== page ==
• Board development or governance committee
    - to look after/administer/support Board members and committee members and other executive positions
  • Selection committees
    - to select Board members, to select a CEO, to arrange sports teams
  • Fundraising committees
    - to decide on and implement fundraising strategies
  • Organisational review committees
    - to review the functioning of the organisation
  • Committees of inquiry
    - to inquire into particular questions (disciplinary, technical, etc)
  • General administration committees (made up of, for instance, the treasurer, the secretary, and perhaps senior staff (coach, manager, etc.)
    - to manage the business of the organisation between Board meetings
  • Finance or budget committees
    - to be responsible for financial reporting, organising audits, etc.
  • Special event committees
    - to be responsible for coordinating a particular event, eg. working bees, annual tournaments, fates, any one-off event
  • Marketing and public relations committees
    - to identify new markets, build relationship with media and public, etc.
Committees need clear goals, objectives, and terms of reference in order to function efficiently, and Boards should ensure that these are developed BEFORE establishing the committee. If you can't develop these goals and objectives up front you should not create any committees. Many committees have been known to work outside their intended purpose due to a lack of precise objectives.

How do we recruit Board members?

Recruiting Board members is an important exercise; after all, you rely on your Board members to secure your organisation's future!

Firstly you need to establish how many members need to be on your Board and to determine the length of time they will serve. When looking for potential candidates, you should always seek to match the makeup of the Board with the needs of the organisation. Have your mission statement firmly in mind while searching for talent.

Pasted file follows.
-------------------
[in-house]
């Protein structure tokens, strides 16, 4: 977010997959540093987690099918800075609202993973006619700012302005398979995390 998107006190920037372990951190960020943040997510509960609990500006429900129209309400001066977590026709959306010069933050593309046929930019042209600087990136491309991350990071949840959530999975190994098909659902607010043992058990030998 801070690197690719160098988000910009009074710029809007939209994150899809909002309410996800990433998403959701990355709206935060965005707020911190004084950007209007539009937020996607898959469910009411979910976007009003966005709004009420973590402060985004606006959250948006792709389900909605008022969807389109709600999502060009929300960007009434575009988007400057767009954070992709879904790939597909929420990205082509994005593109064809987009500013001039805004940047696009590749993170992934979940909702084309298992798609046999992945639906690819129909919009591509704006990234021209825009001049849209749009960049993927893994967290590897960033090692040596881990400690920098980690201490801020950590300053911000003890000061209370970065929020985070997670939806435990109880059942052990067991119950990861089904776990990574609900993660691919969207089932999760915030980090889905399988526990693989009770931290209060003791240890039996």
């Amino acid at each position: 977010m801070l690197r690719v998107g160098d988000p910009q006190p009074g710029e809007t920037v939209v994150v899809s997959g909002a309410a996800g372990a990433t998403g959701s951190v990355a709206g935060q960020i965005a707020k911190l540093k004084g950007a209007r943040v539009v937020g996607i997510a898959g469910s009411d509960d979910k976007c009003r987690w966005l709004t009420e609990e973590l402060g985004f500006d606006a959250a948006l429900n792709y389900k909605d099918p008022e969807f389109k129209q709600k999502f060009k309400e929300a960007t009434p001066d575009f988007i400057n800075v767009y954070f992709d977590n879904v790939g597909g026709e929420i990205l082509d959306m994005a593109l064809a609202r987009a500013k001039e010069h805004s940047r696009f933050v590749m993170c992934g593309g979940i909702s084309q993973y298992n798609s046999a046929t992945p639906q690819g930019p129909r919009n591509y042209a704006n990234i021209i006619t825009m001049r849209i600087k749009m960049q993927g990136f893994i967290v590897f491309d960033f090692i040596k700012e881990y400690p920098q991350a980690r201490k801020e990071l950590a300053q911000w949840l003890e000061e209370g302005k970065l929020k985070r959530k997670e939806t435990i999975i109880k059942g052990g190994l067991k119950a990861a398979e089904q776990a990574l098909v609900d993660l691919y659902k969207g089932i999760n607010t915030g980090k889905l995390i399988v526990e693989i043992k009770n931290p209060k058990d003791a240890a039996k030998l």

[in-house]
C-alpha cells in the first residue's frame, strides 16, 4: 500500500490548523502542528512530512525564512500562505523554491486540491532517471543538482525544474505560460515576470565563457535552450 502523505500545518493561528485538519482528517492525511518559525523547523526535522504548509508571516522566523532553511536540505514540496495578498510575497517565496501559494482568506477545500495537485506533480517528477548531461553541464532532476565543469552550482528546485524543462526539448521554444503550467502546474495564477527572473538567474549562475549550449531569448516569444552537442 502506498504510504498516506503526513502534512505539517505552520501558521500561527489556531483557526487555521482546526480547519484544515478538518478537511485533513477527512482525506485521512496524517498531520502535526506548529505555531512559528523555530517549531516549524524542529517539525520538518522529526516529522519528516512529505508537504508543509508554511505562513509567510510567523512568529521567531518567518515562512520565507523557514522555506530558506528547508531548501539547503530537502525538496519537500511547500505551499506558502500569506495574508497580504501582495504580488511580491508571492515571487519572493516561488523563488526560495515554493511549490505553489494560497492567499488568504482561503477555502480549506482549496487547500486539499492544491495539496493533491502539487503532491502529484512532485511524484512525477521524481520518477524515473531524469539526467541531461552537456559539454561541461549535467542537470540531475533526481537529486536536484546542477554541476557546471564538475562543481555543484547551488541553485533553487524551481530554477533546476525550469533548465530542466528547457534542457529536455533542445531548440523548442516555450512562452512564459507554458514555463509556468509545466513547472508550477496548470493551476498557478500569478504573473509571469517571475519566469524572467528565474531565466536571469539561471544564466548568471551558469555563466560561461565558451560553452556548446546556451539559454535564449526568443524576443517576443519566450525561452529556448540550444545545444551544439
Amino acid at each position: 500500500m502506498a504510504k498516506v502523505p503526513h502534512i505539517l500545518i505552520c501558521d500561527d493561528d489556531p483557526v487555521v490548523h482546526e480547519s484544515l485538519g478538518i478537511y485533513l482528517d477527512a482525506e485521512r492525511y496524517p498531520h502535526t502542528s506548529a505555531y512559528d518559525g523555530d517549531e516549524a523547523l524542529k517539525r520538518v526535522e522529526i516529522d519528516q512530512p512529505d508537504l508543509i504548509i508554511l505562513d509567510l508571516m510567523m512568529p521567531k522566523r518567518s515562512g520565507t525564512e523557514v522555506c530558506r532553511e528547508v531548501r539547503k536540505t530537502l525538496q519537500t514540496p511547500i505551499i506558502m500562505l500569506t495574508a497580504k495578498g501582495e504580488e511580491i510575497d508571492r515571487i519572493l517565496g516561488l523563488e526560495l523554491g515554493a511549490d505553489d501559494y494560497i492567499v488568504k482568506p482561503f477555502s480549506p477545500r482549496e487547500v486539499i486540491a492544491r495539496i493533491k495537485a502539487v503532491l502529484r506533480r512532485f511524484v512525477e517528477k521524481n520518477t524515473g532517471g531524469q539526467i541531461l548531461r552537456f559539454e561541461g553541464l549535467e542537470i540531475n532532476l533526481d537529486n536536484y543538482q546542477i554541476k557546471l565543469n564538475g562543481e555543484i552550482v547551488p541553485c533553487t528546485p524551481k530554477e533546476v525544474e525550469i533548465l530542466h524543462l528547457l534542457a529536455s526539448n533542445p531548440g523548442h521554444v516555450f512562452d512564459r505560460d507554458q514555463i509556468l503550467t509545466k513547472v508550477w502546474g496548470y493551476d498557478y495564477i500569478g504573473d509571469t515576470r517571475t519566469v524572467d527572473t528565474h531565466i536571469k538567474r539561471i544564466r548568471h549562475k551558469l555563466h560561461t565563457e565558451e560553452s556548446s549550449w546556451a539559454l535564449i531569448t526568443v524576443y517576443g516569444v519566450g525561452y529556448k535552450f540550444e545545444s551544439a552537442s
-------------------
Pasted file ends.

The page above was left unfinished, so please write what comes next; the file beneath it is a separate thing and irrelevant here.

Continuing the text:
The responsibility of recruiting new Board members ultimately rests with the Board. It is an excellent idea to establish a recruitment committee that will constantly be on the lookout for potential candidates.

If you have an established Board and you are only recruiting for one or two people to replace outgoing members, then you need to take a look at what is coming up for the organisation, identify the skills that will depart with the outgoing members, and evaluate the skills of the remaining members.. This will help you identify the potential gaps in skills and expertise which should guide your search for new appointment(s).

A Board should represent the needs and interests of the organisation. If your membership or clientele comes from a variety of age groups, your Board should reflect this diversity;  you should have at least one young person at Board level.  You should also carefully consider the gender mix of the Board and ensure that your Board also represents an appropriate gender mix of your membership.

Potential candidates can come from a variety of sources, including:
  • Friends/colleagues of Board members, committee members, staff, volunteers
  • Business partners
  • Professional and trade associations
  • Donors
  • Volunteer organisations
  • Leadership programs
  • Education providers
  • Multicultural organisations
  • Interesting people who appear in the media or association journals
  • Advertising
Recruiting individuals from a wide variety of careers and backgrounds will make your Board well-rounded and more representative of your organisation and the wider community.

To attract new Board members, offer them convincing reasons to join. These might include:
  • Having an opportunity both to learn and to teach others.
  • Contributing to decisions that affect your local community.
  • Building or strengthening networks of business and community associates.
  • Develoing  professional and personal skills and experiences.
  • Making new friends.

How do you evaluate Board and committee performance?

You measure and evaluate performance at this level based on your organisation's goals and mission. Are your goals being achieved, or not, or only in part? What role does the Board play in this?

Evaluating the performance of individual members of the Board may also be necessary.  Provide Board and Committee members with clear guidelines and expectations from the beginning. You can't turn around and blame someone for not achieving an objective they did not know existed.

If you are a community organisation with volunteer Board and committee members, do not forget that these people are giving up their spare time to serve the organisation. And remember, evaluations can be positive experiences - they can motivate members and they provide an opportunity to praise members for great work.